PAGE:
‘Party of Five’ season 1 review – episode 3: ‘Long Distance’
(Courtesy of Tony Rivetti/Freeform)
By Umber Bhatti
Jan. 15, 2020 8:39 p.m.
This post was updated Jan. 15 at 11:06 p.m.
Warning: spoilers ahead
Freeform’s “Party of Five” is attempting to be a real tear-jerker, but this week’s episode didn’t provide much heart.
The hourlong episode Wednesday felt more like an infomercial than a family drama, although still touching upon serious and emotional subjects related to undocumented immigrants. Though the Freeform show should be applauded for its realistic depictions of Deferred Action for Childhood Arrivals recipients, it could use a little more depth and tension. With its storyline of the parents being deported and such a devastating emotional toll hanging over the kids, the show could be exploring darker avenues if it wants to keep viewers hooked.
Instead, “Long Distance” opened up with Emilio (Brandon Larracuente) discovering that a longtime family friend, Uncle Louie, had been supposedly taking advantage of his parents by overcharging for a liquor license for the restaurant. This leads to an argument with Beto (Niko Guardado), who still considers Louie a part of the family and reminds his brother that the whole world isn’t against them. The argument feels formulaic, though Emilio’s perspective as the only DACA recipient of the children reveals that he is constantly worried about the instability of his status.
In an even worse position is Matthew (Garcia), Lucia’s (Emily Tosta) new friend who becomes paranoid about the United States government. Lucia sees him as a sort of pet project and tries to get him a job at the family restaurant. However, once they find out he has no papers – not even a DACA status or driver’s license – Emilio refuses to hire him. Instead of applying for DACA status, Matthew decides to buy a Social Security number off a baby in front of the immigration office, somehow believing that is a better route than becoming a documented citizen.
With politicians like President Donald Trump acting as context for the production, Matthew hits home when he argues that becoming a DACA recipient doesn’t offer much security, as it provides U.S. Immigration and Customs Enforcement an easier target. In this instance, Freeform provides an accurate portrayal of the implications that undocumented citizens are forced to consider in their lives, but even so, the scene was clunky and lacked any real emotional tension. Lasting only a couple of minutes, it never touched upon the repercussions of Matthew’s actions, taking out any danger the show could have explored.
Attempting to add some excitement to the show, the love triangle between Beto, Emilio and Vanessa (Amanda Arcuri) gets fleshed out, with Beto fuming from the sidelines as he’s clearly the odd one out.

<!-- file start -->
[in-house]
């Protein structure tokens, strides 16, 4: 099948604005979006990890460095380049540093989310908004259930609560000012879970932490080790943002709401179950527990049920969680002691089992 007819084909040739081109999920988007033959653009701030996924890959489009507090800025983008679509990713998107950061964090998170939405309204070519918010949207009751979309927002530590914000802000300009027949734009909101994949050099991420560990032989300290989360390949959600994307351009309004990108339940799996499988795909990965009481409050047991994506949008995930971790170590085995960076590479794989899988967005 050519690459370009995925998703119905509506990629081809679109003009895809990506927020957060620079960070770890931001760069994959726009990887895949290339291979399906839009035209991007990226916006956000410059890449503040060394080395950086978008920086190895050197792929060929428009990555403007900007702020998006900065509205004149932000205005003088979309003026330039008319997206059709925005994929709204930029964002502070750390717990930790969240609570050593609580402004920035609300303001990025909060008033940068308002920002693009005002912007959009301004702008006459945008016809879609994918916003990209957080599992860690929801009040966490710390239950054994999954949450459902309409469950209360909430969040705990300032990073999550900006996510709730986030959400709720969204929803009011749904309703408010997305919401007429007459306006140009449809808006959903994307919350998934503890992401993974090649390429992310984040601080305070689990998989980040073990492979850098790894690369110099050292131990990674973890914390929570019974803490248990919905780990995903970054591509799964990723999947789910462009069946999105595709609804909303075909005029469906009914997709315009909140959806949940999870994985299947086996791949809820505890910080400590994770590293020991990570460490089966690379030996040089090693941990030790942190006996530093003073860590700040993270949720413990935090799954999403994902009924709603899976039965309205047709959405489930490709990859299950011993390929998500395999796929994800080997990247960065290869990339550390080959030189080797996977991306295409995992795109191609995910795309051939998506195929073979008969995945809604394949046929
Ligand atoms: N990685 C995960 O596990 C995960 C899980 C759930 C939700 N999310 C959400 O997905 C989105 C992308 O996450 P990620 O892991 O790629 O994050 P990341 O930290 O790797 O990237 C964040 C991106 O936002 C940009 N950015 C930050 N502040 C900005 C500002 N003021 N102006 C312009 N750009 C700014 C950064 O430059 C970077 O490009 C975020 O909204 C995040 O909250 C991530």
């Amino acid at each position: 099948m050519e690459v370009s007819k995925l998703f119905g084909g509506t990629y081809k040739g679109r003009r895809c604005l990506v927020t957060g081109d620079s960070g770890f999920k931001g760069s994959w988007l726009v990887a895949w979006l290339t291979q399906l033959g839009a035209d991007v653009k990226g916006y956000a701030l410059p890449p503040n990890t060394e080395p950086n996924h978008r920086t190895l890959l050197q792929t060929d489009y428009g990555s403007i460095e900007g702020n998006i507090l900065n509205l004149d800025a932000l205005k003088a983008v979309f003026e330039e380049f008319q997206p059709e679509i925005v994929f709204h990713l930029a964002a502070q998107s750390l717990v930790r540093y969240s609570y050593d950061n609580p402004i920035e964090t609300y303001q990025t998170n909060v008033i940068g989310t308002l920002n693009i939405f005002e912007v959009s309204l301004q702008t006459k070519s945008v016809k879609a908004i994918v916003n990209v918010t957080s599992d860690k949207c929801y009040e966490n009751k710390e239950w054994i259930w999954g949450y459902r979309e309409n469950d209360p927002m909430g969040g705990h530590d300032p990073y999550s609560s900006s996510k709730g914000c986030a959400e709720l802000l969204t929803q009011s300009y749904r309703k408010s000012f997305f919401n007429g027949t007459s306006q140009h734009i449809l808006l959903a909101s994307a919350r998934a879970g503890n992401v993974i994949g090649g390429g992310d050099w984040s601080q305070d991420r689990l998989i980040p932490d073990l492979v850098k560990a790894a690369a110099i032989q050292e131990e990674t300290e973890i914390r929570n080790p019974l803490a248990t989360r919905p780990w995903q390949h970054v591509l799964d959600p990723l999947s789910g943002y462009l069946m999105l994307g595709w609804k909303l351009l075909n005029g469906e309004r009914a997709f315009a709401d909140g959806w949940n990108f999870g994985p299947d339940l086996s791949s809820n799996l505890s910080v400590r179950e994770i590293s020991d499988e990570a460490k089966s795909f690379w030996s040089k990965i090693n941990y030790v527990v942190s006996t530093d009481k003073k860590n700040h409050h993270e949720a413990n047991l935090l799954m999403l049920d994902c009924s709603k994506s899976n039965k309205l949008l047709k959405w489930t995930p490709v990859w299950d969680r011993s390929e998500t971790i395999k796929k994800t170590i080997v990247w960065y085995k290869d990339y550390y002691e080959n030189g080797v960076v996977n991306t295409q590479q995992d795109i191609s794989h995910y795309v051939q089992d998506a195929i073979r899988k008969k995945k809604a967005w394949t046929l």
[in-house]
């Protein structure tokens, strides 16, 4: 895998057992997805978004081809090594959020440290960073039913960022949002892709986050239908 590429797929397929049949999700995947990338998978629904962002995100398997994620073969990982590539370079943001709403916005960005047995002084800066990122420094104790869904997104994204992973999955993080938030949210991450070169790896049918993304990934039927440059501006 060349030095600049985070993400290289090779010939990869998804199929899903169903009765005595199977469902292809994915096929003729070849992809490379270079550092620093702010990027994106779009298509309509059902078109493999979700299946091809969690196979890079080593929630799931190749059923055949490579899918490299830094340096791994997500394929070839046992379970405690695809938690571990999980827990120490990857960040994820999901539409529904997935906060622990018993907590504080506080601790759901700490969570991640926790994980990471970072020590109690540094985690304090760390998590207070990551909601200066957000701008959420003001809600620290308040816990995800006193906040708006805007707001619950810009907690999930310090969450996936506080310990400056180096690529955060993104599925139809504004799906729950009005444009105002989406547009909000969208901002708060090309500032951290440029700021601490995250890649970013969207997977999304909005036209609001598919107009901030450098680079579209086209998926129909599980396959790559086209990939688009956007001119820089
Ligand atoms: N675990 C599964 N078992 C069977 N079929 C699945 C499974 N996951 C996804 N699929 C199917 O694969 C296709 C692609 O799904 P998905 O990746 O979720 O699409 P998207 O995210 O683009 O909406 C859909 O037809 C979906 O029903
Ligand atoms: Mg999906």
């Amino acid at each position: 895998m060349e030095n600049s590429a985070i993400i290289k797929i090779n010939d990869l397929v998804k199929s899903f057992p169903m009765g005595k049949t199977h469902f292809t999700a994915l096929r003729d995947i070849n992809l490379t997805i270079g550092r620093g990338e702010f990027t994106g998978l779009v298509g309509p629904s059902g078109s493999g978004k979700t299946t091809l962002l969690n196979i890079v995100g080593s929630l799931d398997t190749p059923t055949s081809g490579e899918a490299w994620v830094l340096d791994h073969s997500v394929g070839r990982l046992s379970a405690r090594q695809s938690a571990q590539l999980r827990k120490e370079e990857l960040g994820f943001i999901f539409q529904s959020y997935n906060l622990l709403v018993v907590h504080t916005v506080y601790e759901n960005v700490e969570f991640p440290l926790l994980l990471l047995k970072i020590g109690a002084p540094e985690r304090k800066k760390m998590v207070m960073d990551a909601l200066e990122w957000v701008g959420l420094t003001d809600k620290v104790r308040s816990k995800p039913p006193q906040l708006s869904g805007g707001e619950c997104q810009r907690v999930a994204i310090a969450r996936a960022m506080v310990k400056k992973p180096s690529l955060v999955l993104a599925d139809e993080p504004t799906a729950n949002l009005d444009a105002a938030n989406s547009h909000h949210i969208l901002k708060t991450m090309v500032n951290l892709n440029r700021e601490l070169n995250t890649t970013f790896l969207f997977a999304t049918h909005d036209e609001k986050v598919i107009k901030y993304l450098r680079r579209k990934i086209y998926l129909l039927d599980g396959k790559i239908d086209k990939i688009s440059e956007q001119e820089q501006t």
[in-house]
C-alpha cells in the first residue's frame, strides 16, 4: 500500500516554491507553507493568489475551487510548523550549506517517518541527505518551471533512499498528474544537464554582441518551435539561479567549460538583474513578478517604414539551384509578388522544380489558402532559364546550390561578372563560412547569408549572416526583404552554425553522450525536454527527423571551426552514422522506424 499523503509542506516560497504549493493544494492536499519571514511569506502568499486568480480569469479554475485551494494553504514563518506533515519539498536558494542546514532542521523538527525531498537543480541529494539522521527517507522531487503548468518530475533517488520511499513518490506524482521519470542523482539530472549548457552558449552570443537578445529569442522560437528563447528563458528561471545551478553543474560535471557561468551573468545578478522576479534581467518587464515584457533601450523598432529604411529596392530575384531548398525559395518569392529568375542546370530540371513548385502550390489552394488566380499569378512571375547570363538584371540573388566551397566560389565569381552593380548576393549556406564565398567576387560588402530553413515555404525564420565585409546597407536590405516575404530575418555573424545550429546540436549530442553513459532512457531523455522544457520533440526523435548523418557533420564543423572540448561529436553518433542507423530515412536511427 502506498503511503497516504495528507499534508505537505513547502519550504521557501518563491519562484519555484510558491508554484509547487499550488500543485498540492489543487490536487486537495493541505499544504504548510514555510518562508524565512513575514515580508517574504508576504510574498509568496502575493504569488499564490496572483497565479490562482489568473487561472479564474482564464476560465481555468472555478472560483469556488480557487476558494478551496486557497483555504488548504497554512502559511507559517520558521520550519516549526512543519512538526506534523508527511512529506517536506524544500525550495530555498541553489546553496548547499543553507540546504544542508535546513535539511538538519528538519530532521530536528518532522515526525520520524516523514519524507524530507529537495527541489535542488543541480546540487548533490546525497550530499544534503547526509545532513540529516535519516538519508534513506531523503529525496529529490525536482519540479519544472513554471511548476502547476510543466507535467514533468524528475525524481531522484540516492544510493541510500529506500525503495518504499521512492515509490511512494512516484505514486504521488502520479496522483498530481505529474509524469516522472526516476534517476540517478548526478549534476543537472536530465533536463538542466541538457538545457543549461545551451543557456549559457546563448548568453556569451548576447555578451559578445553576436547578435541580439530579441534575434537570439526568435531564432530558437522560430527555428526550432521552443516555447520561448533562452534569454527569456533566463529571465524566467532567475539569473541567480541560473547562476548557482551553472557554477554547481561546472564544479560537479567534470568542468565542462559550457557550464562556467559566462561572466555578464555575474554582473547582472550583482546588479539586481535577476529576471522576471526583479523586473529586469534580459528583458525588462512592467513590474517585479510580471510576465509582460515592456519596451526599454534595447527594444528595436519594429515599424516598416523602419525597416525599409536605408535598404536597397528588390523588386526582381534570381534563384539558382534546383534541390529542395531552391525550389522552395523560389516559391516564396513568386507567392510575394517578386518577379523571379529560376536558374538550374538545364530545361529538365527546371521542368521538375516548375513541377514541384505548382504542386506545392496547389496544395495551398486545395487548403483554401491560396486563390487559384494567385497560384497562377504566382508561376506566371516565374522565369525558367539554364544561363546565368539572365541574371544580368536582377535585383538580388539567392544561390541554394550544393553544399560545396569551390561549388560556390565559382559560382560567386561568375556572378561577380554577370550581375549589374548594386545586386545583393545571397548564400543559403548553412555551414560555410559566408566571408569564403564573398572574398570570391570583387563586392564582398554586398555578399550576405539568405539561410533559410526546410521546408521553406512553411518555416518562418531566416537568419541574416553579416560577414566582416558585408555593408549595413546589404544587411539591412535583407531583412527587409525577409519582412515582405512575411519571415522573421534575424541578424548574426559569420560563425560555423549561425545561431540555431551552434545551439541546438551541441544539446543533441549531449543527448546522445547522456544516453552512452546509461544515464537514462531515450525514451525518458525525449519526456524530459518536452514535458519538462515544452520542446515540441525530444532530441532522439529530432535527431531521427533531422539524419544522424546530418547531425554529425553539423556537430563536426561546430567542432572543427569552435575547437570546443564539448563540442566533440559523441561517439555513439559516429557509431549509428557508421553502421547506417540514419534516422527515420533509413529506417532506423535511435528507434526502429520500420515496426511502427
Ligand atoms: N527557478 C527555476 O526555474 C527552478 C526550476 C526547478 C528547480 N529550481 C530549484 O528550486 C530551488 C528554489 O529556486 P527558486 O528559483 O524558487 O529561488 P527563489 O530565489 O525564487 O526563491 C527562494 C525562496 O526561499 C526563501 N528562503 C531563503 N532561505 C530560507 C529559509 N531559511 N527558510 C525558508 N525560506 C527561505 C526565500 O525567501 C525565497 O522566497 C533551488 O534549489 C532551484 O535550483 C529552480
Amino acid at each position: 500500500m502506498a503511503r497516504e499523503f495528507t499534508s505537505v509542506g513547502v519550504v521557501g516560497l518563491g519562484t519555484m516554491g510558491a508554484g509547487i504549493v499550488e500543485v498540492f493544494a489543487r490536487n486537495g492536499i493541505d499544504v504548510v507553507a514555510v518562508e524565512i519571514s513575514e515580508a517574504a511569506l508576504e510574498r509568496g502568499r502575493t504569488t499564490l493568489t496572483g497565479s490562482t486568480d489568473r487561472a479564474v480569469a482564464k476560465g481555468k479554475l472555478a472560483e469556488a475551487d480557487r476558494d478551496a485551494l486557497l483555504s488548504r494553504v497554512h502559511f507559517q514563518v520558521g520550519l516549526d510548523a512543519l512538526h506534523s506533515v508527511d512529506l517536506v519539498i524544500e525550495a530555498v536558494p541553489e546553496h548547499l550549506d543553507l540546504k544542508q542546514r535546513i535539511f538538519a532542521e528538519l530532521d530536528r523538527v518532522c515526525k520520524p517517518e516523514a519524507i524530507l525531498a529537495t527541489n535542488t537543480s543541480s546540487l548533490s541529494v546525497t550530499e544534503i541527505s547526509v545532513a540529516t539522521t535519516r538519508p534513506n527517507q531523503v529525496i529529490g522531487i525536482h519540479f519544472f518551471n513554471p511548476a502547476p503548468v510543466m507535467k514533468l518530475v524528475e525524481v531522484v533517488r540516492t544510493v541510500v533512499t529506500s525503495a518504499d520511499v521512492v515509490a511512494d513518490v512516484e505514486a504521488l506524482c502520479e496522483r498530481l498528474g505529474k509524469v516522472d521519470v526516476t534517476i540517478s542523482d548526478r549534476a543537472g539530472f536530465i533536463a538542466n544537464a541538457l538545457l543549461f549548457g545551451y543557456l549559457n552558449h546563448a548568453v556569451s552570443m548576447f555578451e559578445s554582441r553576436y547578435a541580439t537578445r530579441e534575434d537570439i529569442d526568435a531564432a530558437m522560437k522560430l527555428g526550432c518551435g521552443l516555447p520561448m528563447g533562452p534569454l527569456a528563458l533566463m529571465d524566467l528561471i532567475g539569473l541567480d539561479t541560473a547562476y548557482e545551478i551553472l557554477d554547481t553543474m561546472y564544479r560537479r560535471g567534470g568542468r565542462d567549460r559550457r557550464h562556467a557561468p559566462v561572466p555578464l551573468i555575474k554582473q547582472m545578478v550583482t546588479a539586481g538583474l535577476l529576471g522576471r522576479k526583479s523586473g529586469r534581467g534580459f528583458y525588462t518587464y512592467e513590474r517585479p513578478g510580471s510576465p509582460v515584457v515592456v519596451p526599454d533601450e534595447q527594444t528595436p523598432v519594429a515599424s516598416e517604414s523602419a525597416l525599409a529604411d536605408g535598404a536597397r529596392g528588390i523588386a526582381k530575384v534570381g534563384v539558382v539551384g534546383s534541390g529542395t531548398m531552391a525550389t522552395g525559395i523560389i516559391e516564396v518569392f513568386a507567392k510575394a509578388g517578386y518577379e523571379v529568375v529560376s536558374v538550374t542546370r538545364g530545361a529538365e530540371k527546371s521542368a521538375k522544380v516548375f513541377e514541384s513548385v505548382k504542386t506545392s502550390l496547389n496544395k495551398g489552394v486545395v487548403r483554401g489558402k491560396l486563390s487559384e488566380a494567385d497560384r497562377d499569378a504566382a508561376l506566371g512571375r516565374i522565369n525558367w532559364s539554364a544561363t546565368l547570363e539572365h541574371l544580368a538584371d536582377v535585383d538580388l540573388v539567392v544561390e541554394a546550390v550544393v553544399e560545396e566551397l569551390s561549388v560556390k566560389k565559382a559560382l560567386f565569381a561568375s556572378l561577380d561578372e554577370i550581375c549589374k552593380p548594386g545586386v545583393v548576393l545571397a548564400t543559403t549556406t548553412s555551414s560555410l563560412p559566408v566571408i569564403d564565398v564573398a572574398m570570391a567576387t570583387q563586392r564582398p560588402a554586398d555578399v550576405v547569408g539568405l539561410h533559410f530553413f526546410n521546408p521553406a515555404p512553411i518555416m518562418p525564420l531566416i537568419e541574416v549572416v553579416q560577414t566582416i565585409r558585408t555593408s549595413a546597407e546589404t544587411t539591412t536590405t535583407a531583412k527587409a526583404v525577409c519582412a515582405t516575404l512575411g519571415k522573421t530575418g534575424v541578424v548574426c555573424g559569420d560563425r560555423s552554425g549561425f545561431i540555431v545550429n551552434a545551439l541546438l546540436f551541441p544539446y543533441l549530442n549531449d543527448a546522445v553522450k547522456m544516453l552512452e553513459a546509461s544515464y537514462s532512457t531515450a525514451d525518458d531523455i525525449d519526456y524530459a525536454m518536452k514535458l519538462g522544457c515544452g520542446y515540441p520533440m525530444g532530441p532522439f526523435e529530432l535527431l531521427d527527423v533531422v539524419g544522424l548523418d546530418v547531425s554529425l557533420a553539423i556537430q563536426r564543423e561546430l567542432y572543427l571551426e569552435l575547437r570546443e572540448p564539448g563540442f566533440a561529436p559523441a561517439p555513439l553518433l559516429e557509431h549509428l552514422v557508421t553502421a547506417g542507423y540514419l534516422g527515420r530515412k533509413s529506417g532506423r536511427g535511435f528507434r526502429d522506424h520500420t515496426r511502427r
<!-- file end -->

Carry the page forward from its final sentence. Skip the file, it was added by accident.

While love triangles have often added a sense of excitement and engagement in television, Emilio already seems like a forgone conclusion in this Freeform production, undercutting any possible angst as he and Vanessa have a physical and emotional connection. With Beto, however, Vanessa is more of a mentor, helping him deal with family issues. There may be ample time for the show to spice things up between the three, but right now, the lackluster love triangle only drags the episode down.
The episode manages to find its sweeter moments toward the end of the hour, packing a much-needed emotional punch when most of the kids have touching phone calls with their parents. After an earthquake strikes Mexico, the youngest, Valentina (Elle Paris Legaspi), becomes more paranoid and scared about her parents’ safety. This leads Valentina to call her mother more than usual while latching onto Beto for support. In a heartbreaking move, Beto asks his mother to stop answering Valentina’s calls as often to help her adjust better at home.
The scene is crushing, but it is also another necessary heartache that many separated families go through. Between Beto, his mother and Valentina, the dialogue and acting feel authentic, providing a vulnerable account of a family in crisis struggling to find a new normal. The only reprieve from this episode’s emotional journey is in the smaller instances when the kids take a quick joyride in their uncle’s car or reminisce about happier times when their parents were home. In these moments, the children once again act as the foundation for the show with their connection demanding sympathy and dedication.
But minor details will only take a show so far, and “Party of Five” certainly has a ways to go if it intends to keep viewers hooked.